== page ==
Masses of students, teachers and family members filled Haeata Community Campus for its market day ahead of Te Wiki o Te Reo Māori, where stalls sold food, jewellery and all manner of goods and services.
For Jadah, going to school at Haeata Community Campus was a chance to learn about her Māori heritage.
“I didn’t really know where I came from growing up, until I joined Haeata. I had a huge passion for performing and kapahaka, and I kind of found who I was through that,” she says.to learn about her Māori heritage.
The 15-year-old’s passion for our culture didn’t stop there, however, and through the school she has been exploring other facets of toi Māori – namely making jewellery.
It all started when she wanted some earrings, so she made them. With the help of one of her teachers, that has now turned into a business – Māhina Design.
Jadah designs her jewellery before using a laser cutter to produce the right shape. Each piece then requires some hand crafting to become the finished product.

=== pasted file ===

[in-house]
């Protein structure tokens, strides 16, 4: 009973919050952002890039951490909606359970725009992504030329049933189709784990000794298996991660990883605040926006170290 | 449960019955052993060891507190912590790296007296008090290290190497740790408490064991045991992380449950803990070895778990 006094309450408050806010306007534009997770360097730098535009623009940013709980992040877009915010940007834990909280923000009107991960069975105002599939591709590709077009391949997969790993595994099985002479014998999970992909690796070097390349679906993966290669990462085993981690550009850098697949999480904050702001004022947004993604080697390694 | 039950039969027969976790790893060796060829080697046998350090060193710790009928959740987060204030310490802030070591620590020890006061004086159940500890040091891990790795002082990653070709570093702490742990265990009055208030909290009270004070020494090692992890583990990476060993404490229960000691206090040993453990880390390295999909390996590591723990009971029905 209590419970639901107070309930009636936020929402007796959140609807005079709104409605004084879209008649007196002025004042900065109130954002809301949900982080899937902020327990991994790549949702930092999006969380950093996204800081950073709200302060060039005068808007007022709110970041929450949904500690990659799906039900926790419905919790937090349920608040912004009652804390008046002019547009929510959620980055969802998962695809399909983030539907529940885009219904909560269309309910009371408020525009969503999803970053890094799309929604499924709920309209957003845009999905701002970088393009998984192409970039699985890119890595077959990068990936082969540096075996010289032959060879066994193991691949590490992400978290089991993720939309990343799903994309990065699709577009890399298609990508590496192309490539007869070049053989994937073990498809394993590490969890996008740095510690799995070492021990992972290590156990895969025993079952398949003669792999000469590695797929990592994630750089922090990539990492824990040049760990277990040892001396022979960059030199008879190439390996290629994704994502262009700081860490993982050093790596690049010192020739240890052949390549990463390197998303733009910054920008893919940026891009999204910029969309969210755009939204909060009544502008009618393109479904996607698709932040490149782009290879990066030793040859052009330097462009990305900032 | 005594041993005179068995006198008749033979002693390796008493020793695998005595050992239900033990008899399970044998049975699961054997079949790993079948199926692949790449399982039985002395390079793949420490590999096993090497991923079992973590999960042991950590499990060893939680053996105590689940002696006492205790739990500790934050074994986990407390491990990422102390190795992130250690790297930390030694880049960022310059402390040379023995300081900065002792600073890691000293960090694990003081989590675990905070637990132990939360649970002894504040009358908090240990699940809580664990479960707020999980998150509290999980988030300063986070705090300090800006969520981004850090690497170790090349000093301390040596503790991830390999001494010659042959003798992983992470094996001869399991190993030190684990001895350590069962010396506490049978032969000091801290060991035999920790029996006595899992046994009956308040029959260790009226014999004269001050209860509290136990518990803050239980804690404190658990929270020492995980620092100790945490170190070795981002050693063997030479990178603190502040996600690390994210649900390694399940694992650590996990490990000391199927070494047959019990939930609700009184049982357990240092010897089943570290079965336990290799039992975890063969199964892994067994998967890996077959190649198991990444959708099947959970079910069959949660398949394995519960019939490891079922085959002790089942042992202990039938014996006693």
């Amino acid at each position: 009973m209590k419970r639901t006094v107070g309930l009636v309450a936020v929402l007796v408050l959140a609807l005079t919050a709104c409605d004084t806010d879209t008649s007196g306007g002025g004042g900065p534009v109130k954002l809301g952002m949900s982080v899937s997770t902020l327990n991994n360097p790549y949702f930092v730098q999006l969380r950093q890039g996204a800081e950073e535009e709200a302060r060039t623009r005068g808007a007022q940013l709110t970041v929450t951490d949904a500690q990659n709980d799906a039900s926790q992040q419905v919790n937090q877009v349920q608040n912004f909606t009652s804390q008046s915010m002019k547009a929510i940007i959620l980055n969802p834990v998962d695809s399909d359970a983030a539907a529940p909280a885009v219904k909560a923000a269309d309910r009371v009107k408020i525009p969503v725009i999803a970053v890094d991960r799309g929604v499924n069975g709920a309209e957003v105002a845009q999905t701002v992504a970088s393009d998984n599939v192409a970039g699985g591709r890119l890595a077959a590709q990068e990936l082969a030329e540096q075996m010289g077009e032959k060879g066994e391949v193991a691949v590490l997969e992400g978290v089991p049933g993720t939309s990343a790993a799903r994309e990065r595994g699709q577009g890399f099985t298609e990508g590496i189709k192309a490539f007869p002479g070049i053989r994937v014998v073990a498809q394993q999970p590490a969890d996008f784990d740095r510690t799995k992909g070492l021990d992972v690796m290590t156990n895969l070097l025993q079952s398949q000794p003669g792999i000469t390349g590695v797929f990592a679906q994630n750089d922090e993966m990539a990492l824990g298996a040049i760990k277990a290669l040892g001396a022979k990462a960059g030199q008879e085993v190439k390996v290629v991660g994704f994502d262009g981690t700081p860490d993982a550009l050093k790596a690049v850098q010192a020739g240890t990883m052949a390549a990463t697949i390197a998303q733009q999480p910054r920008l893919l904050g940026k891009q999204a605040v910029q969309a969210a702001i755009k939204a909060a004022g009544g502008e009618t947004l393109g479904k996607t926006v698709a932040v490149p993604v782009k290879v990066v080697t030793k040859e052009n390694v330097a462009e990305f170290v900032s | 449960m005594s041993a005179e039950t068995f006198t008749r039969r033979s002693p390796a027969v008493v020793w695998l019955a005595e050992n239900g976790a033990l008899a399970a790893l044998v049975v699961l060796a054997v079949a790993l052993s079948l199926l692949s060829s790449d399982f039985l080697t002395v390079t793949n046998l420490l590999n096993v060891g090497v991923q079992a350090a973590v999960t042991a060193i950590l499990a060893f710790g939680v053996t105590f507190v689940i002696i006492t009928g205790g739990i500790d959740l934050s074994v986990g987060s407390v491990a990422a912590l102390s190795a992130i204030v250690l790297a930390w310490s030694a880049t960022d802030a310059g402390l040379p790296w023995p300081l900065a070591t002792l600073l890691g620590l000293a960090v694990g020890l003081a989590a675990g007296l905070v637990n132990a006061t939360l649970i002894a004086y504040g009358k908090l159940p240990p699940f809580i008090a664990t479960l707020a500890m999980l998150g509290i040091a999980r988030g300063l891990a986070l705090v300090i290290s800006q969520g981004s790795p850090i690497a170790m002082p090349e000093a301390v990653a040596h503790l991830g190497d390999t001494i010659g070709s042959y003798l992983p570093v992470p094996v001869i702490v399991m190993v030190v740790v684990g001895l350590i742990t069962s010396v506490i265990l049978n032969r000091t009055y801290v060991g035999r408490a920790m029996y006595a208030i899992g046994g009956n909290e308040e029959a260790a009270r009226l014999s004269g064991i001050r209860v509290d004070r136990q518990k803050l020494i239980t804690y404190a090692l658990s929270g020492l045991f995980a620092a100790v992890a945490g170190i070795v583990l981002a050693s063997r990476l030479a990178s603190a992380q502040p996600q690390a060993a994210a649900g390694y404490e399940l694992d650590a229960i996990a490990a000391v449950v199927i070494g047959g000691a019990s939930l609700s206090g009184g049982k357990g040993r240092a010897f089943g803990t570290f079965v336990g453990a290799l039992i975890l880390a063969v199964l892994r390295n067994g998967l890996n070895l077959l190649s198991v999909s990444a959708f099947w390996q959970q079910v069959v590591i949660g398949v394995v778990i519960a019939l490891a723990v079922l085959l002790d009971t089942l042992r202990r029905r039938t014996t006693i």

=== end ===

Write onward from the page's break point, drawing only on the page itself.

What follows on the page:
Her teacher purchases the materials she uses and some of the money she makes then goes towards covering those costs.
After that it’s on to the markets – in this case at her school – where she hosted one of dozens of stalls selling things from cookies, kebabs and candy floss to pounamu, trinkets, arts and crafts and providing moko face-painting.
Among the groups was a Samoan language class, who were fundraising for a trip to the country many of their families originally came from.
Taumaloto Tiatia, Pasifika Community Engagement Advisor at Haeata, said some of the students felt a disconnectedness from their parents’ or grandparents’ home countries. Staff also wanted to give them a sense of what their families had given up to raise them in New Zealand.
“We explored options for – the Māori term is tūrangawaewae – a sense of belonging, and it just went from there. Because we’ve got a young group we’re able to connect them with their heritage from that young age.”
Many of the students at Haeata live in Housing New Zealand homes, including some of those heading on the Samoa trip.
The group is fundraising to cover costs, but an important part of that was to provide a service rather than taking donations, Taumaloto said.
“One thing about our group and our kids is that we don’t want a hand-out. If we can link up with people who might have jobs around the home, church or their business – if they contact us we’ll come out and we’ll happily take a koha for helping them.”